My wife and I were walking through the local cathedral the other day and I was struck by a war memorial that I had seen several times before. It is a simple wooden arch leading into an open chapel commemorating the British soldiers who died in WWI. Looking back out from inside the chapel you can see the words (painted in three panels) “FEAR GOD / LOVE THE BROTHERHOOD/ HONR THE KING.” Being a New Testament student, I recognized this to be from 1 Peter which runs “love the brotherhood, fear God, honor the King” (1 Pet 2:17).
The reason I was struck by this is not my interest in European history (which is considerable) nor my appreciation of fine wood work (of which the memorial is a great example). No. What struck me was the fundamental difference in context between the statement in 1 Peter and its use on the cathedral monument.
Peter and his audience, in the second half of the first century CE, were far from being in the majority. Christianity was a small Jewish sect founded by a backwater provincial named Jesus and their compatriots seem to have been less than favorable to the new group. Peter was concerned that the Christians to whom he was writing not stir up unnecessary problems by appearing revolutionary or subversive. They were to “conduct yourselves honorably among the Gentiles, so that, though they malign you as evildoers, they may see your honorable deeds and glorify God when he comes to judge” (1 Pet 2:12). For Peter, that involved loving fellow Christians, fearing God and giving honors to the King, regardless of his treatment in return.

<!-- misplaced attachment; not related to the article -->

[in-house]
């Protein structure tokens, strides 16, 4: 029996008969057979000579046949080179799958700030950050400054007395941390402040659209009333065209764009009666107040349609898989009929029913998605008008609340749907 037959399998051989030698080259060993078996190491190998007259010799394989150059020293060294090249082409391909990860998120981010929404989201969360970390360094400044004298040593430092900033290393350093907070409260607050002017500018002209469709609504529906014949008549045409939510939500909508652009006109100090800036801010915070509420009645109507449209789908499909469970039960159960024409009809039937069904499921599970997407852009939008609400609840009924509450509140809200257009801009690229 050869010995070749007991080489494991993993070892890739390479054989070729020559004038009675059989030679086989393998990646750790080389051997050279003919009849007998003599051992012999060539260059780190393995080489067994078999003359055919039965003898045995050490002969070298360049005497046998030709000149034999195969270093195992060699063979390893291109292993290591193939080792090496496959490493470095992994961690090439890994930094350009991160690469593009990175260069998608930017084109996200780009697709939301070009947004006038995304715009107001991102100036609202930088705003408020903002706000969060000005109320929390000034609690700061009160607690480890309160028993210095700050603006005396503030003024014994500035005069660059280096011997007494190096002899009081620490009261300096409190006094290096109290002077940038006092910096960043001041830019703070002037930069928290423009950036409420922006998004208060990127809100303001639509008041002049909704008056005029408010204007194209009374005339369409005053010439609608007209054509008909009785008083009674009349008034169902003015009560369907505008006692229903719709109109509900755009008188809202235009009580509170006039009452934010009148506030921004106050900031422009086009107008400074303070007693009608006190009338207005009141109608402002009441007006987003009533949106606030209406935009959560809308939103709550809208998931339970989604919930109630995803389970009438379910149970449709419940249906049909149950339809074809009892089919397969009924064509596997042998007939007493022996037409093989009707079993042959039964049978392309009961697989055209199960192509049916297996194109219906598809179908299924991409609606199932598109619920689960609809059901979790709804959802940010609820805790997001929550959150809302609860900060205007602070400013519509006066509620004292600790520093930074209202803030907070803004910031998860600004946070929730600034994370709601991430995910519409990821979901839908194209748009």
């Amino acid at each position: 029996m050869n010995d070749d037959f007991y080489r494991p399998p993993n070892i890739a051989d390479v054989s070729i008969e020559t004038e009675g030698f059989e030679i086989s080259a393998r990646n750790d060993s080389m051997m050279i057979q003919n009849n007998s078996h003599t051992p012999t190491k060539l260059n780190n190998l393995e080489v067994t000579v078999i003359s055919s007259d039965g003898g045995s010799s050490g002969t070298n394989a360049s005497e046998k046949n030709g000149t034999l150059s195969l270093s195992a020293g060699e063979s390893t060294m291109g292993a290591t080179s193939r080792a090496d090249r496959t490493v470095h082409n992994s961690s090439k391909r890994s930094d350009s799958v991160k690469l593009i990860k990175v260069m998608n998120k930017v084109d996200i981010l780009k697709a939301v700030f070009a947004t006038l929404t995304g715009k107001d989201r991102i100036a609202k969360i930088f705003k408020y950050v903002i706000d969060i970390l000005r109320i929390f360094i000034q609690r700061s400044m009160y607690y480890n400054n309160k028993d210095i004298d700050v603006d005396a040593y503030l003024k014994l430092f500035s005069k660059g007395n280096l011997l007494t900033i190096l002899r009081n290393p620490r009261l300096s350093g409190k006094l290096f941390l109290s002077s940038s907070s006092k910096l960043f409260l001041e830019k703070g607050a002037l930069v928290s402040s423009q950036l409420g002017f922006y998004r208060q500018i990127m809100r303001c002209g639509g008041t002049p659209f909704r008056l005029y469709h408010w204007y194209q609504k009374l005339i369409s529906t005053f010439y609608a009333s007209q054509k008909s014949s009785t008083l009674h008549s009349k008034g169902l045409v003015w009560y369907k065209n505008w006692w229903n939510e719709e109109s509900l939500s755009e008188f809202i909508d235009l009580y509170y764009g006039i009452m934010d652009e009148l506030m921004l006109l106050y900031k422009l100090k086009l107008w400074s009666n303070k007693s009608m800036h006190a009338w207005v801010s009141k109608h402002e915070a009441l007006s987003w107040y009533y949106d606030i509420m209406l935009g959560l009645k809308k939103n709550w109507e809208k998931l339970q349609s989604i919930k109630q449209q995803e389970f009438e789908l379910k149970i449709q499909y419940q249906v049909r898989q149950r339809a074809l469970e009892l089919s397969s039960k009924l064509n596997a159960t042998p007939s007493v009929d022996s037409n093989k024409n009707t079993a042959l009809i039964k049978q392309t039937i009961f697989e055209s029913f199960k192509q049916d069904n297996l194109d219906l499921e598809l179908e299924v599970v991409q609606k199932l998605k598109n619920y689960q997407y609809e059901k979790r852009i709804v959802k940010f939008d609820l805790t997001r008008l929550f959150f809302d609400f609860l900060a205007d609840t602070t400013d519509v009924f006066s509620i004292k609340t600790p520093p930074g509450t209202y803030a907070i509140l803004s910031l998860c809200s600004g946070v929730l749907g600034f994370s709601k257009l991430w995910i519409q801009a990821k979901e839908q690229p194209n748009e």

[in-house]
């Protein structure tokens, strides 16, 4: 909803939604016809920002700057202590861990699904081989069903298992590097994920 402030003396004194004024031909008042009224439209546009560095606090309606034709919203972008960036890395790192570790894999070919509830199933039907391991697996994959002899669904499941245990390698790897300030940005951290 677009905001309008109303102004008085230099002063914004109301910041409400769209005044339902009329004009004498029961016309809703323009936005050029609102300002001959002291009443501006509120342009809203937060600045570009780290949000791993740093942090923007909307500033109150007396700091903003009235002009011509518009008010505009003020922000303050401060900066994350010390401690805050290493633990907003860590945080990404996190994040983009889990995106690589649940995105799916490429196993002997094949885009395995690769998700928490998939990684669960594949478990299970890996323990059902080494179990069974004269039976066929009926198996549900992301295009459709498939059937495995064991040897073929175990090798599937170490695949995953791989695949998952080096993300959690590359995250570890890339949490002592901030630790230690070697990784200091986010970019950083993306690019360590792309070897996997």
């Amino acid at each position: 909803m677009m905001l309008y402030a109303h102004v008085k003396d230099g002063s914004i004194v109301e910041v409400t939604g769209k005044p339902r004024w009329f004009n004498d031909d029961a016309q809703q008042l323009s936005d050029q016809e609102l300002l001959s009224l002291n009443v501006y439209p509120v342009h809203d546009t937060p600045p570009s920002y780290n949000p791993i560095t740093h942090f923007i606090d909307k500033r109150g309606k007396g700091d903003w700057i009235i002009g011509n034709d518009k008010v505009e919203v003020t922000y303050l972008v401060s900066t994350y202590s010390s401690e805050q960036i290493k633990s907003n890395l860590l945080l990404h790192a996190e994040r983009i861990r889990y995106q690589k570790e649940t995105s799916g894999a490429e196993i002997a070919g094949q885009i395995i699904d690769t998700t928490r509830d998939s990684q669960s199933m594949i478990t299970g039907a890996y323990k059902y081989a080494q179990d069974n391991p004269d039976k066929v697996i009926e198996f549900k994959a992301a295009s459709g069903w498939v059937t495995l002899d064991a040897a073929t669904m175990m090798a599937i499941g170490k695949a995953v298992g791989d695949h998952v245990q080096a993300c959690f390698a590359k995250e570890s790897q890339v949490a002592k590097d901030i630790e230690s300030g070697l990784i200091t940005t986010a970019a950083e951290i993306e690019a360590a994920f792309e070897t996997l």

Fast-forward about 1,870 years. Britain was an imperial superpower (though admittedly in a bit of an economic slump). Instead of honoring a king who knew virtually nothing about their religion, the Brits had George V, the latest in a long line of (at least ostensibly) Christian monarchs. Those who considered themselves Christians were no longer in the minority. Indeed, in the name of Christianity, the western powers had long colonized India and Africa (and points East). Also, the term “the brotherhood” in an early 20th century military context (like that on the monument) refers not to fellow Christians but to “brothers-in-arms,” a meaning surely foreign to Peter’s letter.
This brings us to an incredibly dense quote from Jacques Derrida.
Once inserted into another network, the “same” philosopheme is no longer the same, and besides it never had an identity external to its functioning. Simultaneously, “unique and original” philosophemes, if there are any, as soon as they enter into articulated composition with inherited philosophemes, are affected by that composition over the whole of their surface and under every angle.
For Derrida, there can be no true repetition. To cite in one context something said by another person in another context is, in fact, to say something new. (And, yes. I am well aware of the irony involved in quoting someone to make this point.) The meaning of a statement is a function of its total context––literary, historical, cultural, social, etc. This means (and the example above shows) that quoting someone is not reproducing their meaning. For some, this is merely a way to sound clever at a party. For Christians (and for other religions with sacred texts), this is a big deal. To say, “The Bible says [insert quote here] and that’s why we should (or shouldn’t) do (or believe or say) this thing” is not actually providing a defense of a given position. It is merely an observation about a set of words in a book. Saying and meaning, though intimately related, are not the same. Rather, it is much more important that we understand the total context or, to use a metaphor, the whole story in which we can find ourselves and act according to the total narrative, rather than a few isolated bits.
 Jacques Derrida. 1981. Economimesis. Diacritics 11 (2): 2. Translated by R. Klein.